hey, can anyone suggest what the species or genus may be?
found in the Peruvian Amazon in Madre de Dios, Tambopata.
large black tarantula about 7 inches and when i freaked him out he flashed a blue colour. Pamphobeteus antinous maybe?
@Nightstalker47 My apologies, should have said what I commented is that it isn't a fact. I was told by a local vet/tarantula hobbyist there that it isn't 'antinous' and he was saying in Peru, they call it Pamphobeteus sp. Tambopata. @cold blood my bad if I was wrong, didn't have a scientific source behind this. I was also told there's a large black species of Pampho that has a 'Christmas' pattern on it's abdomen from that area too, so I thought it wouldn't be in the antinous complex at all either, but could be wrong.
@Nightstalker47 Interesting, I was under the impression that the cf. antinous was from Iquitos (along with the sp. 'arana pollito'). And you're right, it is a mess sadly. If you eevr get the chance to visit South America, visit Ecuador or Peru, you'll see the difference in Pamphobeteus, you could be in one area and see a species of them and drive only an hour away and see a completely new species of Pampho.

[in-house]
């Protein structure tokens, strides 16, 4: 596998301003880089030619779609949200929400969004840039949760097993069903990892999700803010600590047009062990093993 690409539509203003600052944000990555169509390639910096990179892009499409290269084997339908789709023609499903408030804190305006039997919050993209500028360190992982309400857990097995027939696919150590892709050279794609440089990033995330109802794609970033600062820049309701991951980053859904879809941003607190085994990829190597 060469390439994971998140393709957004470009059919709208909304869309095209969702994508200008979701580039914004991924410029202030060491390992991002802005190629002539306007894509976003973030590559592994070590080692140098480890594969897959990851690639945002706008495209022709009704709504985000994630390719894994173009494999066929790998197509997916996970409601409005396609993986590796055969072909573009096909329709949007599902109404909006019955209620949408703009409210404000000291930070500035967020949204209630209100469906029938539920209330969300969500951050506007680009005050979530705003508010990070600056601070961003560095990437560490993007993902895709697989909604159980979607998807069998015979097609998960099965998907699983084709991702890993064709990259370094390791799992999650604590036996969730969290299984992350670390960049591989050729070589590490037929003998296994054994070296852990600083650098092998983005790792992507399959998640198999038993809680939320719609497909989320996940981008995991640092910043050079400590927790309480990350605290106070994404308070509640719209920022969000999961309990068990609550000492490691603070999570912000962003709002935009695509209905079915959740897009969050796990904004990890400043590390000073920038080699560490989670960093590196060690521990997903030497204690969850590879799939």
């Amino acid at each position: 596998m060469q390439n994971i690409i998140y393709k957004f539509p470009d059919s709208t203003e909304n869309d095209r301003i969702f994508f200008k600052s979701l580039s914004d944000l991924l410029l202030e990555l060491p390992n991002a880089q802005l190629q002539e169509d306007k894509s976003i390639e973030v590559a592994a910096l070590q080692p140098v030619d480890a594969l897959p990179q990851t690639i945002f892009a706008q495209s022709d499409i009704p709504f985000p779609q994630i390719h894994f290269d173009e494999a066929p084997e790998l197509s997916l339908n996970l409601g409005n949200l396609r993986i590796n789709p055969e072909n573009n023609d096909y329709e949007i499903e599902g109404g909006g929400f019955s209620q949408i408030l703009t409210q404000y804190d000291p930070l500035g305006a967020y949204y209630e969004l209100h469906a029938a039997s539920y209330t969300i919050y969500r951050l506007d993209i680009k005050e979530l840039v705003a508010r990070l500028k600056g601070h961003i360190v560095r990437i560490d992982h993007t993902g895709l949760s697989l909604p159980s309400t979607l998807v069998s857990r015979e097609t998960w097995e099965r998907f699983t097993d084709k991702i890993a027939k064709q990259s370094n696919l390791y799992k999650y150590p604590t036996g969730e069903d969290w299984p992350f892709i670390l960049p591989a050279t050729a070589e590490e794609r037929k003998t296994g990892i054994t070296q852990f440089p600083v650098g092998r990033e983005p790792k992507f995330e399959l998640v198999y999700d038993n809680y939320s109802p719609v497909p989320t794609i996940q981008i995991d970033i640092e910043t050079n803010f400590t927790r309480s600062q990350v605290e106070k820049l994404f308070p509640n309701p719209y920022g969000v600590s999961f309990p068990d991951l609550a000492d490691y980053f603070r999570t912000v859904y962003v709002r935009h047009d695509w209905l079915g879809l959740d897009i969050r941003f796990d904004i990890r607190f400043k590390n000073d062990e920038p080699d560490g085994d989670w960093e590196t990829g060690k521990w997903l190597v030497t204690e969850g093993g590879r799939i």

Your tarantula should probably be called: "Pamphobeteus antinous (locality: Madre de Dios, Tambopata)"
The large Pamphobeteus in the Madre de Dios region of Peru and NW Bolivia are considered to be the infamous "Chicken Spiders" or "arana pollito". They have thicker legs than than the Pamphobeteus cf. antinous found in the northeastern part of Peru. Their legs are almost "Theraphosa thick!" and this species can achieve 9.5"+ leg spans. The "big black" Pamphobeteus cf. antinous have been collected around Pucallpa, Peru along the Ucayali River in the Amazonian rainforest of eastern Peru. Throw into the confusion of all this is that P. grandis is collected in NE Peru and exported in the last 10 years and sold as "P. antinous" by exporters in Peru and then in error by U.S. importers. Note the "big black" Pamphobeteus cf. antinous are calmer and sometimes in the adult females "docile" compared the the high strung and semi-aggressive P. grandis southeast of Iquitos, Peru. Now to blow everybody's mind, the light color form of Pamphobeteus fortis is found near Pucallpa, Peru. The dark form is found in Colombia. Yes, the genus needs full revision - bad!